Eat radish to prevent heart disease, high blood pressure, the new results suggest. A recent study questions whether “monster” radishes help reduce cardiovascular risk.
The monster radish also called as the Sakurajima daikon, is originally cultivated on the island of Sakurajima, Japan. In 2003, the Guinness Book of World Records officially certified Sakurajima weighing almost 69 pounds as the world’s largest radish.
Strong levels of antioxidant found in radishes have a major impact on factors associated with heart attack and stroke, for example, increased blood pressure and the risk of blood clots.
Until now, no studies have shown the link between eating monster radish and the potential cardiovascular benefits. But now the researchers at Kagoshima University in Japan carried out a new study to find out whether radishes reduce cardiovascular risk. Their findings were recently published in the Journal of Agricultural and Food Chemistry.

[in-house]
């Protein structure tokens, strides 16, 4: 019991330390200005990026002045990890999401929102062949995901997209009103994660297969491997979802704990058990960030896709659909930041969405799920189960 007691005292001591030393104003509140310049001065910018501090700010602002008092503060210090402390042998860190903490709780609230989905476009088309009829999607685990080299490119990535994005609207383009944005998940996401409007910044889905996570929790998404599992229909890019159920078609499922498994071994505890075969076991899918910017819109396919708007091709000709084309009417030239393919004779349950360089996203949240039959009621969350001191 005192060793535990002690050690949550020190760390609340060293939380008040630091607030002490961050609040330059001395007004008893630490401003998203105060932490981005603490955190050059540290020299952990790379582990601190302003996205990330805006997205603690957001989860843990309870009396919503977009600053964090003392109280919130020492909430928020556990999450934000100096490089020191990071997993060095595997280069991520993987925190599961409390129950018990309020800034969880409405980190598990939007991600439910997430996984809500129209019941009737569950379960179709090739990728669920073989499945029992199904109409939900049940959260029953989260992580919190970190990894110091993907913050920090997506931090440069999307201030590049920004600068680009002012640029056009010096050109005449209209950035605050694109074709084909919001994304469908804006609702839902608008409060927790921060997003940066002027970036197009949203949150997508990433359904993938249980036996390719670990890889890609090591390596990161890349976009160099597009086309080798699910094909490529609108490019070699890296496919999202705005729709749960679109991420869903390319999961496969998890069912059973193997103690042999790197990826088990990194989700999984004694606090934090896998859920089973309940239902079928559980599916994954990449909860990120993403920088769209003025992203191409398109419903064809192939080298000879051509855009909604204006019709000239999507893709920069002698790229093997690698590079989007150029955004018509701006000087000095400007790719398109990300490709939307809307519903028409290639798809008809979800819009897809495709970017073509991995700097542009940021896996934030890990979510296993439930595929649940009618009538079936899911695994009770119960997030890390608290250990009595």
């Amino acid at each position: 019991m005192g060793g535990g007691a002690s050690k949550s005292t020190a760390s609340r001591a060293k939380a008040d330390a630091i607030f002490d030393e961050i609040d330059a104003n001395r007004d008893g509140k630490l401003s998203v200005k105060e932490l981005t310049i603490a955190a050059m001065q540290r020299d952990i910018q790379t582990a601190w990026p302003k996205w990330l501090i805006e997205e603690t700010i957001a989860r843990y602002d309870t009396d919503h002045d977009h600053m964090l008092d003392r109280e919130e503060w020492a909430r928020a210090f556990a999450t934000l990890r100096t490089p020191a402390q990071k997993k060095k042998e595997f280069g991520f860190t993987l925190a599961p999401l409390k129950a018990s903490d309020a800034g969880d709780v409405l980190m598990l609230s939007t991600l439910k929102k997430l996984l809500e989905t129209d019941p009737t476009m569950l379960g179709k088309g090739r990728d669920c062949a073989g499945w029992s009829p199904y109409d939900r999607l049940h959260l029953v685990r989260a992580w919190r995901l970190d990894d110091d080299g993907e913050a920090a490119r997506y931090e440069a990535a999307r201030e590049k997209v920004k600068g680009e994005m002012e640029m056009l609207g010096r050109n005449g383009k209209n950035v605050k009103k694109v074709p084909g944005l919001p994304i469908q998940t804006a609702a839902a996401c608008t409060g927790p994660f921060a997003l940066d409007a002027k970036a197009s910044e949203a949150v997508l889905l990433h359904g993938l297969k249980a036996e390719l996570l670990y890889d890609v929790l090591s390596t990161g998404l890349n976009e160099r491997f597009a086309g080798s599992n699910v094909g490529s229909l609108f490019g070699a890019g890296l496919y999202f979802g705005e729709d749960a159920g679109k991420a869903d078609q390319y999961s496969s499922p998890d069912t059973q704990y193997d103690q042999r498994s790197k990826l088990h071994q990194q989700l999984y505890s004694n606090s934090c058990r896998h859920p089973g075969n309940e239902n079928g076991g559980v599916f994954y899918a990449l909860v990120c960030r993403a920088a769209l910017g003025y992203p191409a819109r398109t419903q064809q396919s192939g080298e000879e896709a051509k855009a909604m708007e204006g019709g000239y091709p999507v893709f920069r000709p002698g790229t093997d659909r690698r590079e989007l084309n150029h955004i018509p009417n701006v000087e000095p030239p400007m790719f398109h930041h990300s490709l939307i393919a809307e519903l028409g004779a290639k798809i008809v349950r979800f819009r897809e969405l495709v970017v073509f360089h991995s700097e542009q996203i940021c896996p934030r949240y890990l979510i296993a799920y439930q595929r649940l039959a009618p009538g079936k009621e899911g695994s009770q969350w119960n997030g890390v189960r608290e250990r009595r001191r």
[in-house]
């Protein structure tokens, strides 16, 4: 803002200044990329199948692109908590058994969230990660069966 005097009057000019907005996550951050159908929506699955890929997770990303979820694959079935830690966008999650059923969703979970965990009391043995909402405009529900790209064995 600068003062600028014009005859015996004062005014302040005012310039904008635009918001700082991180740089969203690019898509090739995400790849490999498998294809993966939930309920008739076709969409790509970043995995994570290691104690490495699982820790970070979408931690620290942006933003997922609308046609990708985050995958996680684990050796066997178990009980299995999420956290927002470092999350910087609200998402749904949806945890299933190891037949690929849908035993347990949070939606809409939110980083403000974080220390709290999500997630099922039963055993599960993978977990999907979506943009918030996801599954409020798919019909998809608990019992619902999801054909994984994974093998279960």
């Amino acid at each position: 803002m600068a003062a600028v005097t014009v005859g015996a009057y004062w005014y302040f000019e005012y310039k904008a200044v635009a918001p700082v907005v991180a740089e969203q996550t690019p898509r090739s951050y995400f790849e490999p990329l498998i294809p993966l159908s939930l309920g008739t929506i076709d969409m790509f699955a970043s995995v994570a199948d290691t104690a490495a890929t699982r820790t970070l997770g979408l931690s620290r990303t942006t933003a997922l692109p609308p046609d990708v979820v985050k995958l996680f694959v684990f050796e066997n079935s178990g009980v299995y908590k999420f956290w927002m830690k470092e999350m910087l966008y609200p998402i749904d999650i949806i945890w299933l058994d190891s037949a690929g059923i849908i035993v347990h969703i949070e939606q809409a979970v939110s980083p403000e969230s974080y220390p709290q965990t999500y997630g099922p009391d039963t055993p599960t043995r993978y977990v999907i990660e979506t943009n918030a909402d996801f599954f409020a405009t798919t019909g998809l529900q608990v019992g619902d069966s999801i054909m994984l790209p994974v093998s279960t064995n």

Led by Katsuko Kajiya, the new study was conducted to see the Sakurajima’s influence over nitric oxide production—an important regulator which increases blood flow and lowers blood pressure.
Nitric oxide (NO) is a molecule that has the ability to reduce cardiovascular complications. The researchers also wanted to know the impact of the Sakurajima daikon on nitric oxide. They said that a plant hormone called trigonelline could be the main contributor.
“The Trigonelline compound is found in coffee and some agricultural and marine products. Trigonelline has been reported to reduce brain aging and Alzheimer-type dementias, and it has inhibitory effects on the invasion of cancer cells,” the authors concluded.